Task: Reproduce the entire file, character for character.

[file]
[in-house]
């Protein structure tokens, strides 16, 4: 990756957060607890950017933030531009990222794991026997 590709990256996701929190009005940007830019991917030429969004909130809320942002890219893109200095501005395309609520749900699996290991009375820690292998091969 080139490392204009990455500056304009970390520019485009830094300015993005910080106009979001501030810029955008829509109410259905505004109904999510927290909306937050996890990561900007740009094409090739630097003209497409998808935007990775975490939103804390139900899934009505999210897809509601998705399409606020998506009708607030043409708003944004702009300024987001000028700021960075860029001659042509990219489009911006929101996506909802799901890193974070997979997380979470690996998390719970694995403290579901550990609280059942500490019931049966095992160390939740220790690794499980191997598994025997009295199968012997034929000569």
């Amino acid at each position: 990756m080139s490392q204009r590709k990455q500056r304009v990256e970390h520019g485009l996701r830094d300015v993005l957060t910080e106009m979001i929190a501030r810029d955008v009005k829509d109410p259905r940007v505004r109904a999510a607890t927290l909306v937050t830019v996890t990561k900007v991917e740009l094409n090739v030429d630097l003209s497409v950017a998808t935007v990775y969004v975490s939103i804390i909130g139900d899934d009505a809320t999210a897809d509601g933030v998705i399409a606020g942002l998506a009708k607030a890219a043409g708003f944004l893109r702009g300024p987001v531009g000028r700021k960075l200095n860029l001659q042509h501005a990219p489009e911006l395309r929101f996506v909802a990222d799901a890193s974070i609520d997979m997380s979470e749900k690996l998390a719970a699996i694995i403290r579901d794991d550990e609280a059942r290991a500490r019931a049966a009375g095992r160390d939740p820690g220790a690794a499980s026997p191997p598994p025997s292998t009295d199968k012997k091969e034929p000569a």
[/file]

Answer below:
[in-house]
């Protein structure tokens, strides 16, 4: 990756957060607890950017933030531009990222794991026997 590709990256996701929190009005940007830019991917030429969004909130809320942002890219893109200095501005395309609520749900699996290991009375820690292998091969 080139490392204009990455500056304009970390520019485009830094300015993005910080106009979001501030810029955008829509109410259905505004109904999510927290909306937050996890990561900007740009094409090739630097003209497409998808935007990775975490939103804390139900899934009505999210897809509601998705399409606020998506009708607030043409708003944004702009300024987001000028700021960075860029001659042509990219489009911006929101996506909802799901890193974070997979997380979470690996998390719970694995403290579901550990609280059942500490019931049966095992160390939740220790690794499980191997598994025997009295199968012997034929000569």
């Amino acid at each position: 990756m080139s490392q204009r590709k990455q500056r304009v990256e970390h520019g485009l996701r830094d300015v993005l957060t910080e106009m979001i929190a501030r810029d955008v009005k829509d109410p259905r940007v505004r109904a999510a607890t927290l909306v937050t830019v996890t990561k900007v991917e740009l094409n090739v030429d630097l003209s497409v950017a998808t935007v990775y969004v975490s939103i804390i909130g139900d899934d009505a809320t999210a897809d509601g933030v998705i399409a606020g942002l998506a009708k607030a890219a043409g708003f944004l893109r702009g300024p987001v531009g000028r700021k960075l200095n860029l001659q042509h501005a990219p489009e911006l395309r929101f996506v909802a990222d799901a890193s974070i609520d997979m997380s979470e749900k690996l998390a719970a699996i694995i403290r579901d794991d550990e609280a059942r290991a500490r019931a049966a009375g095992r160390d939740p820690g220790a690794a499980s026997p191997p598994p025997s292998t009295d199968k012997k091969e034929p000569a």